1 cp Pino Grigio wine

1 cp fresh snap peas

¼ cp chopped fennel fronds

1 tsp sea salt

1 tsp paprika

2 oz. gruyuere, diced (optional)

Melt butter in a pan on medium heat. Heat stock in a separate pan and keep covered on low heat. Cut scapes and onion into butter and sauté until onions are semi-transparent. Add a splash of sherry vinegar (or similar light wine or rice vinegar). Add rice and barley and sauté in the butter for 1-2 minutes. Add the wine, and when absorbed, begin adding the warm stock, one half cup at a time as the rice adsorbs the liquid, stirring often if not constantly. When the rice and barley begin to plump, add paprika and salt, snap peas and fennel fronds. To test the rice, bite through a single grain and check that there is no uncooked (white) spot in the center. Once fully cooked, remove from heat and stir in diced gruyere until evenly melted.



Fennel fronds and thick greens make a wonderful base for cooking fish, and the flavor of fennel pairs particularly well with salmon. This recipe steams the fish over a bed of greens, and the fish soaks up the flavors as the steam rises.

1-1/2 lbs fresh salmon

2cps fennel fronds coarsely chopped

4 large collard leaves cut in thick strips

4 Red Russian kale leaves coarsely chopped (optional. If not using, just double the collards, or substitute beet greens)

juice of ½ lemon

a splash of rice or sherry vinegar

fresh or dried oregano

olive oil

salt and pepper

Use a dutch oven or similarly large, heavy pot with lid on the stove top. Heat the pot to medium to low. Line the bottom of the pot with the cut fennel fronds, collards, and kale (if using). Gently place the salmon on top of the greens. Juice the ½ lemon on the salmon. Add 1 tbsp olive oil to moisten the salmon and greens, sprinkle oregano, salt and pepper on top of the salmon. Cook on a low heat, with the lid shut to steam the salmon. The moisture released from the greens will protect the salmon from burning. Cook until the fish is pink and flakes.


Good Food Magazine



This refreshing side salad is low-fat, superhealthy and full of summer flavor

1 large cucumber, halved lengthways, deseeded and cut into thin half moons

1 tsp sugar

1 fennel bulb, finely sliced

½ cup reduced-fat sour cream or yogurt

juice 1 lemon

1 tbsp white wine vinegar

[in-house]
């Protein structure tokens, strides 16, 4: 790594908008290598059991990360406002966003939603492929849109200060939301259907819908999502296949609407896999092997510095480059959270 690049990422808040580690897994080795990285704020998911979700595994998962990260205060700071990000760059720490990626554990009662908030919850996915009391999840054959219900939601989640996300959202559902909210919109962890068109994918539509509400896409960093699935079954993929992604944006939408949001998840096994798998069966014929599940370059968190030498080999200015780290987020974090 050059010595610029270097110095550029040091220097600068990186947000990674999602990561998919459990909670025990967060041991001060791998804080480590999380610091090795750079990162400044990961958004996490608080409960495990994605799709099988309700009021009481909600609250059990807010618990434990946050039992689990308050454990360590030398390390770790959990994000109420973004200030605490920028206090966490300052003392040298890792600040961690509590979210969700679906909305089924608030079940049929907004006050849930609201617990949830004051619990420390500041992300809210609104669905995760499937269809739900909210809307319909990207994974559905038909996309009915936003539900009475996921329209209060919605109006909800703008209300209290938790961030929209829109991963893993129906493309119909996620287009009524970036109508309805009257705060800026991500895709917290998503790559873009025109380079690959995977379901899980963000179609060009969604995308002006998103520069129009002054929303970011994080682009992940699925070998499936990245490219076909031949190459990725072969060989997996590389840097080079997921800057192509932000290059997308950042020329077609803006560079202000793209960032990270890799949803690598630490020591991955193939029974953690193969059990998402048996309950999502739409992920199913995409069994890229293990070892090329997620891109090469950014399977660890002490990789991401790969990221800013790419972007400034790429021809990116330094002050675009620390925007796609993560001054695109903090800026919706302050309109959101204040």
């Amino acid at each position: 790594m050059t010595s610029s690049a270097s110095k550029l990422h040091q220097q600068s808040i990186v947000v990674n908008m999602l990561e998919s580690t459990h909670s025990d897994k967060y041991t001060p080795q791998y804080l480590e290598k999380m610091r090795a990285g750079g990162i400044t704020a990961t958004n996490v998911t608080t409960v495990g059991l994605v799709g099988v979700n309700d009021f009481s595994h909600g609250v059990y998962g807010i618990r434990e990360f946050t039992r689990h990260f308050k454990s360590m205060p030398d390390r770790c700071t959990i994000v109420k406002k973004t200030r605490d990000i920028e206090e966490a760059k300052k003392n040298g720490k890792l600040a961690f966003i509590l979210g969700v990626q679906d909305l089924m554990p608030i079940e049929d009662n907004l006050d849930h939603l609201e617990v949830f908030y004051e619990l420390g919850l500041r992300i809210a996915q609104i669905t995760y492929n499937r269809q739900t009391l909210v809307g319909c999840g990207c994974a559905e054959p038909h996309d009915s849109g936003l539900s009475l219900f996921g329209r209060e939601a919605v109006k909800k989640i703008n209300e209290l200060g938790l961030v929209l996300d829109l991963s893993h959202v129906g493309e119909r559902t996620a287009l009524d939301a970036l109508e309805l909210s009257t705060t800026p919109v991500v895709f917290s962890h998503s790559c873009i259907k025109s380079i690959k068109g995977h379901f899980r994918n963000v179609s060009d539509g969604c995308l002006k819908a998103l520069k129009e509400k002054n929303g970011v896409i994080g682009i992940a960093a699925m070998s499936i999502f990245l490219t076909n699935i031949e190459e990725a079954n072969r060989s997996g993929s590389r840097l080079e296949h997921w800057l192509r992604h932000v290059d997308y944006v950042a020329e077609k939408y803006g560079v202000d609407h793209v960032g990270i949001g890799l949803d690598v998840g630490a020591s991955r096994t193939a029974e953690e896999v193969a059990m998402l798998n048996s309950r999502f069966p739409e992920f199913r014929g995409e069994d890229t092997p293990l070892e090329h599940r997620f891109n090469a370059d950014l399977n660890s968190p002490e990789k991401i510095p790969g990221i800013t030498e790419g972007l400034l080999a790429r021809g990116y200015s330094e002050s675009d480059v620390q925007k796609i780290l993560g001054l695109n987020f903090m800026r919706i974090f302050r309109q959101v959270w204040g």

small bunch dill, roughly chopped

Put cucumber in a sieve. Sprinkle with 1 tsp salt and the sugar, then leave for 10 mins. Add fennel.

Mix sour cream, lemon juice, vinegar and dill, then season with black pepper and add to fennel mix.



2 small summer squash, (about 12 ounces)

1 1/2 cups sliced fennel bulb, (about 1 small bulb), plus 1 tablespoon chopped fennel fronds, divided

1 tablespoon extra-virgin olive oil

1 tablespoon chopped fresh thyme

1/4 teaspoon salt

1/4 teaspoon freshly ground pepper

1/4 cup thinly sliced garlic


1      Preheat oven to 450°F.

2      Quarter squash lengthwise, then cut crosswise into 1-inch pieces. Combine the squash with sliced fennel, oil, thyme, salt and pepper in a large bowl. Spread the mixture evenly on a large, rimmed baking sheet. Roast for 10 minutes. Stir in garlic and roast until the vegetables are tender and the fennel is beginning to brown, about 5 minutes more. Stir in fennel fronds and serve.


From Mark Bittman, NYT

Yield: 4 to 6 servings

2 medium fennel bulbs, trimmed, some fronds reserved

3 celery ribs, trimmed

1/4 cup extra virgin olive oil

3 tablespoons fresh lemon juice, more to taste

Salt to taste

1/4 teaspoon black pepper, more to taste

Freshly shaved Parmesan cheese.

Cut fennel bulbs in quarters lengthwise, discarding outer layer if it is exceedingly tough. Use a mandoline to slice quarters thinly; slice celery equally thin.

Put sliced fennel and celery into a large bowl and drizzle with olive oil and lemon juice. Season with salt and pepper and toss gently to combine. Top with lots of freshly shaved Parmesan and chopped fennel fronds if you like.


Can be made well in advance of serving. From the California Walnut Board; serves 6.

1 head fennel, the stems and feathery tops removed

4 firm but ripe plums, pitted, halved and thinly sliced

1/4 cup Italian parsley leaves, torn in small pieces

2 tablespoons chopped chives

2 tablespoons olive oil

1 1/2 tablespoons sherry vinegar or wine vinegar

1 teaspoon salt

1/2 teaspoon pepper

1/2 cup chopped toasted California walnuts

To make the fennel and plum salad, cut the fennel in half lengthwise. Slice it very thinly, using a mandolin, the thinnest slicing blade of a food processsor, or a very sharp knife. Place in a large bowl and add the plums, parsley, chives, olive oil, vinegar, salt and pepper. Toss to combine and coat, then refrigerate for an hour or two. When you are ready to serve, add the walnuts and toss the salad again.


1 ¼ pounds zucchini

½ cup torn mint leaves

1 cup shaved aged pecorino Romano

1 small head fennel, cored and thinly shaved

Juice of 1 lemon, plus more as needed

2 tablespoons extra-virgin olive oil, plus more as needed

Salt and freshly ground black pepper

Nutritional Information


1      Use a vegetable peeler or mandoline to thinly shave the zucchini lengthwise. In a large bowl, toss together the zucchini, mint, pecorino Romano, fennel, lemon juice and olive oil. Season with salt and black pepper. Add more lemon juice or olive oil to taste.


Prep time: 10 minutesMarinating time: 1 hourYield: Serves 4-6

The sugar helps bring out the natural sweetness of the fennel, don’t leave out!


1 large fennel bulb (or 2 medium bulbs)

1 1/2 teaspoons sugar

2 Tbsp lemon juice

1/4 cup olive oil

1/2 teaspoon Dijon mustard

1/2 teaspoon salt

1 Tbsp chopped fresh mint

2 teaspoons minced shallot or onion